The new Facebook Donate button is just a link to your website, and that’s a good thing!

Jeff Gordy

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These days, everybody is on Facebook. With 1.5 billion active users, Facebook is the world’s most popular social network, outperforming all other networks in every age group. Nearly 75 percent of U.S. Internet users log in to Facebook regularly, and they spend an average of 42 minutes per day on the site.

And with all of those people in one place, Facebook is the perfect place for nonprofits to interact with their donors! Plus, Facebook recently rolled out a potentially game-changing update that will take that relationship one step further.

Introducing the Facebook Donate button

All nonprofits can now add a “Donate Now” button to their Facebook page. A similar feature was originally introduced in 2013 for select partners like the American Cancer Society and The Red Cross, but the feature will now be available to any organization categorized as a nonprofit on Facebook.

But it does come with limitations. Unlike previous versions, users will not be able donate directly through Facebook. The donate button will serve as a link, and will simply send users to your website’s donation page (or whichever page you choose during setup).

The news was received with mixed feelings from the nonprofit community. Some were skeptical, some were cautiously optimistic, some thought it missed the mark and some just flat out hated it.

One of the biggest complaints we’ve seen is the fact that the feature is simply a link, and users cannot donate directly through Facebook.

But we actually think this is the feature’s biggest advantage.

Why it’s great for nonprofits

Sending donors to the donation page on your own website, rather than donating through Facebook, allows you to collect all that invaluable data about donors — including who is donating how much at what time from where. Plus, any fields specific to your organization and prompts for recurring donations.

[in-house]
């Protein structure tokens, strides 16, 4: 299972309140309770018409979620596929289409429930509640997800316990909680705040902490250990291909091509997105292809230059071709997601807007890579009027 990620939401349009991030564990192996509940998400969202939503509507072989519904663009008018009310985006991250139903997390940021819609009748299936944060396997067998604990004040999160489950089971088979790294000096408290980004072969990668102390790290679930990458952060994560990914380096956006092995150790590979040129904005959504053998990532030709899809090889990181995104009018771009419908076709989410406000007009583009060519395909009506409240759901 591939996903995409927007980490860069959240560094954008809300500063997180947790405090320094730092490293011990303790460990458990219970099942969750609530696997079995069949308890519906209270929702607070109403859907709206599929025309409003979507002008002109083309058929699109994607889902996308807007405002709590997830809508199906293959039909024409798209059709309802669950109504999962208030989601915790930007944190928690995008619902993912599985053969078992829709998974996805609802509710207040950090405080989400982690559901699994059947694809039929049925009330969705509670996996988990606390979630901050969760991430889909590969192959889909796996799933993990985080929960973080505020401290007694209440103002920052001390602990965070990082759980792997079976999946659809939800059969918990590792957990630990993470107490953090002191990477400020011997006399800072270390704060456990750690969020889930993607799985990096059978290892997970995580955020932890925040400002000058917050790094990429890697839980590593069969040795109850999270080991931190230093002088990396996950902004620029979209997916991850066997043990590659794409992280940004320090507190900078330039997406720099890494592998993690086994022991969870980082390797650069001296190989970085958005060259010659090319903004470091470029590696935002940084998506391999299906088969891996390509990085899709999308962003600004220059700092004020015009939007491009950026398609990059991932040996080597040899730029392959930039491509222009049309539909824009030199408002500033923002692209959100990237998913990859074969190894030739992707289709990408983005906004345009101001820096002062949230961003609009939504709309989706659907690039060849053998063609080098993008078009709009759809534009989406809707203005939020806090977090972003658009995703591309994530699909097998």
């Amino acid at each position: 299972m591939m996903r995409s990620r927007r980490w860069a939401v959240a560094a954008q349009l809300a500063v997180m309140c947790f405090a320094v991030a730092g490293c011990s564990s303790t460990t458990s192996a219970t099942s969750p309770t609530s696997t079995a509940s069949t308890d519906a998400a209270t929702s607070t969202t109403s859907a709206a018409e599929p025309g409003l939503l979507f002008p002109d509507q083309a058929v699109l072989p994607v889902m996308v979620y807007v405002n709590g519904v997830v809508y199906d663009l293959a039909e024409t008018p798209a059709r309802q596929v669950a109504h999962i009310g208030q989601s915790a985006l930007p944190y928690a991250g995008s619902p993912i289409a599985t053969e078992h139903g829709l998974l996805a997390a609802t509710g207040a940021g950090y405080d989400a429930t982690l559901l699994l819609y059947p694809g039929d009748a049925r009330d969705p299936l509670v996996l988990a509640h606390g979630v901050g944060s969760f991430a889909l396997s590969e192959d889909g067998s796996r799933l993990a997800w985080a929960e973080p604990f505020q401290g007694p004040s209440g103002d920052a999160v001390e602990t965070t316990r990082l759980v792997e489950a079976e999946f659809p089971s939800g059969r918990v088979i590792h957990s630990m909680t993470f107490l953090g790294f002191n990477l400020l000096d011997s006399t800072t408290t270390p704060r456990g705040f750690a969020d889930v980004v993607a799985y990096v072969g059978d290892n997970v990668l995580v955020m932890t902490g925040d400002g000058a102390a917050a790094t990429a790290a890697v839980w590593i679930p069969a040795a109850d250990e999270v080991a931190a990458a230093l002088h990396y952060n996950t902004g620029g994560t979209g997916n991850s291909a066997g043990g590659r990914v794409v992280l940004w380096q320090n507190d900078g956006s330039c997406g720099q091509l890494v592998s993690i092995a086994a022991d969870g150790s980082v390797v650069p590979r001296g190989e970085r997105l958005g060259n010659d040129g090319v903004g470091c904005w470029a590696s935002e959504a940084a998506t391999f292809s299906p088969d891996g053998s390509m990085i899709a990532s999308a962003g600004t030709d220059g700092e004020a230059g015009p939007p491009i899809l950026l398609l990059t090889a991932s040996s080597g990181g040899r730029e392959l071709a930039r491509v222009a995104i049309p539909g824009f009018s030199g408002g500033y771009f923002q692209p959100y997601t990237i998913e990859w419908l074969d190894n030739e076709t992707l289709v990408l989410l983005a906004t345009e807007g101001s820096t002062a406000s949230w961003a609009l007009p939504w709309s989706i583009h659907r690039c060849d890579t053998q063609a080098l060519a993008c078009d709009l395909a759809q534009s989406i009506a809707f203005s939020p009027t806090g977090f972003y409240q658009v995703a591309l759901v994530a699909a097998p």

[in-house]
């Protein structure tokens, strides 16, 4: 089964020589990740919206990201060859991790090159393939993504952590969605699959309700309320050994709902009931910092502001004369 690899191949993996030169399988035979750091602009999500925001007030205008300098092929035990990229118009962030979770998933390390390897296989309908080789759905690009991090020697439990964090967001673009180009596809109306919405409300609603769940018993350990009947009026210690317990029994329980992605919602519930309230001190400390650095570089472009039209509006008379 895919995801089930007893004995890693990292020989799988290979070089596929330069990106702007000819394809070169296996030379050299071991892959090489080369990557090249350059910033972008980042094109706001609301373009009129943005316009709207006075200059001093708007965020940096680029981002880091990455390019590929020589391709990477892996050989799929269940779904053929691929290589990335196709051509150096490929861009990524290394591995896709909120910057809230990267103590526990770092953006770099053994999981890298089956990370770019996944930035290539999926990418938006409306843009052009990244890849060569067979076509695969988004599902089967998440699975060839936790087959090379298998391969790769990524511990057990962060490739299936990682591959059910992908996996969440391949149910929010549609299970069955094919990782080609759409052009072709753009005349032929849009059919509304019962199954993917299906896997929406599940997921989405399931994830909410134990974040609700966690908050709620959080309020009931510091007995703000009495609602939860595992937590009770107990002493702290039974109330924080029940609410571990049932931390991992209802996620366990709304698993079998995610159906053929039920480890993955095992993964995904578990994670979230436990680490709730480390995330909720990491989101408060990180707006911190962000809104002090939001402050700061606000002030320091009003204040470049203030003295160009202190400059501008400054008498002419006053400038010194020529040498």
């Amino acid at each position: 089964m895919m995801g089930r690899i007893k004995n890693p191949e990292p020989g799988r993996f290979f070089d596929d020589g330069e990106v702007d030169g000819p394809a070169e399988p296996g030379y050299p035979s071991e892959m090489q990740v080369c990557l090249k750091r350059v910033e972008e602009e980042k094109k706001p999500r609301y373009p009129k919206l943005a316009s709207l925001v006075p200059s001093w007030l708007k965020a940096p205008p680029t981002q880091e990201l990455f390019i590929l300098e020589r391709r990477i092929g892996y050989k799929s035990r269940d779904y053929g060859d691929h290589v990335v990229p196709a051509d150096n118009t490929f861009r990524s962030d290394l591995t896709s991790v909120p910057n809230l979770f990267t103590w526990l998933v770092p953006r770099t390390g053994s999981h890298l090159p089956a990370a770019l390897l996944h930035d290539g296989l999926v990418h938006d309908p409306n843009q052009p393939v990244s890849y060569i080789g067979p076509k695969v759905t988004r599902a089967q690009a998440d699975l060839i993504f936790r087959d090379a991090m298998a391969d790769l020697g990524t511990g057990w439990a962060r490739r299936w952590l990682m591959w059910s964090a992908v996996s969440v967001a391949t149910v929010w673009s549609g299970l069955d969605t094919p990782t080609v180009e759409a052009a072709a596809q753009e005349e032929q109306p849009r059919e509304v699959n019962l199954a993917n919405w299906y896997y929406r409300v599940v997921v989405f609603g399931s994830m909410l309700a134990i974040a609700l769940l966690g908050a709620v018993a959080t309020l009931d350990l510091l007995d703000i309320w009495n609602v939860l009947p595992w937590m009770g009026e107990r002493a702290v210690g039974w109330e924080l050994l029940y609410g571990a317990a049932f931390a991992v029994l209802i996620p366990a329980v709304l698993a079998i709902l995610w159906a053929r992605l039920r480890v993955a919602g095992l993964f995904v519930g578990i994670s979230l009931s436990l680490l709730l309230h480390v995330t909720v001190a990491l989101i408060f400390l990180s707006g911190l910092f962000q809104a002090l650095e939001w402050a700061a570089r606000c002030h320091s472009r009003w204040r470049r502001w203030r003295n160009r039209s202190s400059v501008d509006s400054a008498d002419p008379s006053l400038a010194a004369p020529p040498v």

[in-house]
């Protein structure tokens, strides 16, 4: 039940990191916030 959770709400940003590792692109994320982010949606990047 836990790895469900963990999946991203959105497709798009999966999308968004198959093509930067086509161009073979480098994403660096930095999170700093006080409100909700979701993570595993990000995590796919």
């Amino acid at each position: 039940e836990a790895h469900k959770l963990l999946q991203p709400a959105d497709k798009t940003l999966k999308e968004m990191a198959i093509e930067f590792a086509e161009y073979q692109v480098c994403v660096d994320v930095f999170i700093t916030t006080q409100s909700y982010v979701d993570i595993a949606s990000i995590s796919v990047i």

In fundraising, data is power. Knowing as much as you can about your donors will allow you to start building a relationship with them, show your appreciation and encourage them to give again! Ignoring that data (or allowing Facebook to collect it) isn’t just inconvenient for you, it might actually hurt your fundraising efforts. Personalization is key in fundraising, and the more data the merrier.

And in order to build the kind of personalized, authentic relationships with donors that foster frequent giving, all of your data needs to be centralized in one place. Information becomes much less effective if you have to switch between databases (or worse, Excel sheets) to get the full picture. Shadow databases (any information not kept in your primary database) will hurt your overall donor management and prevent you from building a comprehensive and relationship-focused donor strategy.

Imagine if Facebook was taking all of that donor data, instead of allowing nonprofits to collect it for themselves. Not good. You need to know who is giving what, where and why. And from a legal standpoint, that information is needed to send necessary IRS receipt information to donors for tax deductions.